May 07, 2021 – An at-home discharge service piloted at Penn Medicine successfully prevented hospital readmission in nine out of 10 emergency department patients, according to a study published in Healthcare that suggests alternative payment models could benefit patients and healthcare stakeholders alike.
The Practical Alternative to Hospitalization (PATH) program aimed to prevent rehospitalization by providing home-based patient support after emergency care.
Penn Medicine researchers conducted a 14-day trial for the service in December 2019. According to the study, the program cut emergency department wait times by an average of 8 hours for enrollees. PATH enrollees also had hospital stays that were two days shorter, on average.
“The culture is shifting where we realize that hospitalization is not always the best option for patients – particularly patients with chronic illness,” Austin Kilaru, MD, an emergency physician at Penn Medicine and one of the study’s lead authors, said in a press release. “We need to find better ways of helping patients not just get healthy in a hospital, but stay healthy at home – whenever they are ready to be there.”
An advanced practice provider (APP) screened hospital bed requests to select program participants based on factors like the reasons for the patient’s visit, her vital signs, medical history, and social support systems. After approval from the emergency physician, enrollees received a comprehensive care plan in partnership with that physician and the patient’s care team.
Many of the patients enrolled in the home-based discharge program had common conditions like chest pain, high blood sugar, and congestive heart failure.
Once the patient was home, the hospital conducted patient outreach through phone calls or text messages to evaluate the patient’s status, coordinate outpatient appointments, and schedule additional diagnostic testing. The program also provided certain patients with transportation assistance, home nursing visits, and physical or occupational therapy.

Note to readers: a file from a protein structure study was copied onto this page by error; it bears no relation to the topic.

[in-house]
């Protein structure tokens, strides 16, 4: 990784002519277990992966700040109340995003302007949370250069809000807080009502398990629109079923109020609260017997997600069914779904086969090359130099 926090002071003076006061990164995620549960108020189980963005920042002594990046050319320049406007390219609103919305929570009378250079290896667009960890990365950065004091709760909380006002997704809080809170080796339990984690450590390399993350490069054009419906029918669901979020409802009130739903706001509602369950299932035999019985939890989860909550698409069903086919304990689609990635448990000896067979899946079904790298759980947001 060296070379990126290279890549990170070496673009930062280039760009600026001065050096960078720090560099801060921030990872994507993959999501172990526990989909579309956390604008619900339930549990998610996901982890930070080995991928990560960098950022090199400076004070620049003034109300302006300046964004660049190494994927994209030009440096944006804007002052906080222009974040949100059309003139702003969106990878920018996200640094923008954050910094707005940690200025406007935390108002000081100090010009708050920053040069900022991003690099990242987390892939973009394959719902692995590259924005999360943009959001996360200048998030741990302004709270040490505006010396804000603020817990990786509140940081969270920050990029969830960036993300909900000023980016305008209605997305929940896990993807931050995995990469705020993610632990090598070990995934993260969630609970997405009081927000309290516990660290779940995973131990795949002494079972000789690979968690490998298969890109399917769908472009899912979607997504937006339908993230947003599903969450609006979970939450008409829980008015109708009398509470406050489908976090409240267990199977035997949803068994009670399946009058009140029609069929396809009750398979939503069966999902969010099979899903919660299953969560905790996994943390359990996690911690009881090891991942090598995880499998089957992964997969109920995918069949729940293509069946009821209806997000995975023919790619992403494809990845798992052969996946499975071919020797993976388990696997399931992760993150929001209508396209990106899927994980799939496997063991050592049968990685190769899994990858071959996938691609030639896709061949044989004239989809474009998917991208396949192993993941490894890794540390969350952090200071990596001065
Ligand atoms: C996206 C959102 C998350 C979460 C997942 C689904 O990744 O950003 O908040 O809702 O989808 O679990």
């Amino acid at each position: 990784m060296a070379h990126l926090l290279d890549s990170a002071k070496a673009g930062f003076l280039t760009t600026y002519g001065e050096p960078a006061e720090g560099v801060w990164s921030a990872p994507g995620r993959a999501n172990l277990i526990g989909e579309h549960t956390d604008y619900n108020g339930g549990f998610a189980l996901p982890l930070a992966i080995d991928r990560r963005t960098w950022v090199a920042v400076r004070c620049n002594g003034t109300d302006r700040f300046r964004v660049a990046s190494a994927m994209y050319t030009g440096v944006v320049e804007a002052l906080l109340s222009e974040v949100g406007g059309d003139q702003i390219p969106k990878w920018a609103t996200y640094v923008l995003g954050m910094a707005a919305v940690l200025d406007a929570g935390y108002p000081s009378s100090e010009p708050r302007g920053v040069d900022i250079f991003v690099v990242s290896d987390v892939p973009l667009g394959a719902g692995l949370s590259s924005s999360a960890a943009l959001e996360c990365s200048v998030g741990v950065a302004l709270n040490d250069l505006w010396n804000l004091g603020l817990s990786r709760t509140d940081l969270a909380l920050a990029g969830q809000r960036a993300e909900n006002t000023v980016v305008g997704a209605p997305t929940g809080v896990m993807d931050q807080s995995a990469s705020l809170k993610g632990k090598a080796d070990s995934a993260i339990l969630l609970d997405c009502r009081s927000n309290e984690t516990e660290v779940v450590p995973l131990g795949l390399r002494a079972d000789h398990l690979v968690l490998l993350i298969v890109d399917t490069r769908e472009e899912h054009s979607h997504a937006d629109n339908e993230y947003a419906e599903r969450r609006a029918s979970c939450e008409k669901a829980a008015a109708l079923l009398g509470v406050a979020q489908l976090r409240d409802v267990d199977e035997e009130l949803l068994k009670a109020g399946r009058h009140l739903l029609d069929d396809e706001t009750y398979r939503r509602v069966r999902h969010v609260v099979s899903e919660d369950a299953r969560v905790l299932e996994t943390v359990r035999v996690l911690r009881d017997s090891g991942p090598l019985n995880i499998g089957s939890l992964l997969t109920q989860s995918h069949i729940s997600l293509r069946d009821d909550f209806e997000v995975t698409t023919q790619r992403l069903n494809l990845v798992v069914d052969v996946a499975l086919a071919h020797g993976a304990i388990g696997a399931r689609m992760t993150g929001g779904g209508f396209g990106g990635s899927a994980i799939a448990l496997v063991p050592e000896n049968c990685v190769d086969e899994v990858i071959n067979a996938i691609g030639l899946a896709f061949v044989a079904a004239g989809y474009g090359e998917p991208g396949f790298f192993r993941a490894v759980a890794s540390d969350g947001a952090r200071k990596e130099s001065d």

“We were concerned that emergency physicians would be reluctant to discharge patients who they would have normally hospitalized, but it turns out that they liked having the option of choosing our services,” Kilaru said. “It’s a new alternative to staying in the hospital or going home completely on their own. We were seen as an added support, acting in the best interests of patients and medical providers alike.”
Just four out of 30 patients had a hospital readmission within 30 days of their first visit.
“Another concern in this pilot was that patients might have worsening illness at home and need to return to the emergency department,” Kilaru said. “Fortunately, our patients did well and had good outcomes – even 30 days later. We created careful safeguards to select the right patients, so while a few patients did need to return, it was not unexpected, and we could help communicate key medical and social issues to the emergency department and hospital teams.”
While Penn Medicine paused the home-discharge service due to COVID-19, the pandemic has sparked interest in home healthcare. Lessons from this study have been applied to COVID-19 efforts at Penn Medicine, where it created an “accelerated care pathway.” This care plan applies to ED COVID-19 patients who only need short hospital stays. Then, clinicians monitor patients closely at home.
David Resnick, a senior innovation manager at Penn Medicine’s Center for Health Care Innovation and co-author of the study, noted that the study’s findings suggest that alternative payment models for hospital care could benefit payers, health systems, and patients alike.
“Payers benefit by having their members avoid costly inpatient stays,” said Resnick. “Patients benefit by having more safe days at home. And hospitals with busy emergency departments and full beds benefit by freeing up resources that can be utilized by the most sick and complex patients.”